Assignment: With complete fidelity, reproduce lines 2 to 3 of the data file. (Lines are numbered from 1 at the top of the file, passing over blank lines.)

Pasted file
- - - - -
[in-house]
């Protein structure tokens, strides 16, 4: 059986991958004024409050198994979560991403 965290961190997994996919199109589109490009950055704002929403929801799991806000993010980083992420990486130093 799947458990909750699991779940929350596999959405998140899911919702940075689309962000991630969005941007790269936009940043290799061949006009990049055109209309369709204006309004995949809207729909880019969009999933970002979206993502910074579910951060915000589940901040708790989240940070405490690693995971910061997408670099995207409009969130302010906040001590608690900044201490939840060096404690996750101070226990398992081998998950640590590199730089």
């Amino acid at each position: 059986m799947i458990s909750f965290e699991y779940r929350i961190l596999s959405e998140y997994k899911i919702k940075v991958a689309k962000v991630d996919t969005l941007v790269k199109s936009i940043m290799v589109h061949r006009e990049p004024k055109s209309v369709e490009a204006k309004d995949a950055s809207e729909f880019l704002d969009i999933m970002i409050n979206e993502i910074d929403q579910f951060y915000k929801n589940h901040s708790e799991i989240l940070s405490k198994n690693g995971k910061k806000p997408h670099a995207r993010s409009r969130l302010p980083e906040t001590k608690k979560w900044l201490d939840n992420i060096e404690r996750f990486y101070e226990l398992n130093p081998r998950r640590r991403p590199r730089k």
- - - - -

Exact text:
């Protein structure tokens, strides 16, 4: 059986991958004024409050198994979560991403 965290961190997994996919199109589109490009950055704002929403929801799991806000993010980083992420990486130093 799947458990909750699991779940929350596999959405998140899911919702940075689309962000991630969005941007790269936009940043290799061949006009990049055109209309369709204006309004995949809207729909880019969009999933970002979206993502910074579910951060915000589940901040708790989240940070405490690693995971910061997408670099995207409009969130302010906040001590608690900044201490939840060096404690996750101070226990398992081998998950640590590199730089």
């Amino acid at each position: 059986m799947i458990s909750f965290e699991y779940r929350i961190l596999s959405e998140y997994k899911i919702k940075v991958a689309k962000v991630d996919t969005l941007v790269k199109s936009i940043m290799v589109h061949r006009e990049p004024k055109s209309v369709e490009a204006k309004d995949a950055s809207e729909f880019l704002d969009i999933m970002i409050n979206e993502i910074d929403q579910f951060y915000k929801n589940h901040s708790e799991i989240l940070s405490k198994n690693g995971k910061k806000p997408h670099a995207r993010s409009r969130l302010p980083e906040t001590k608690k979560w900044l201490d939840n992420i060096e404690r996750f990486y101070e226990l398992n130093p081998r998950r640590r991403p590199r730089k």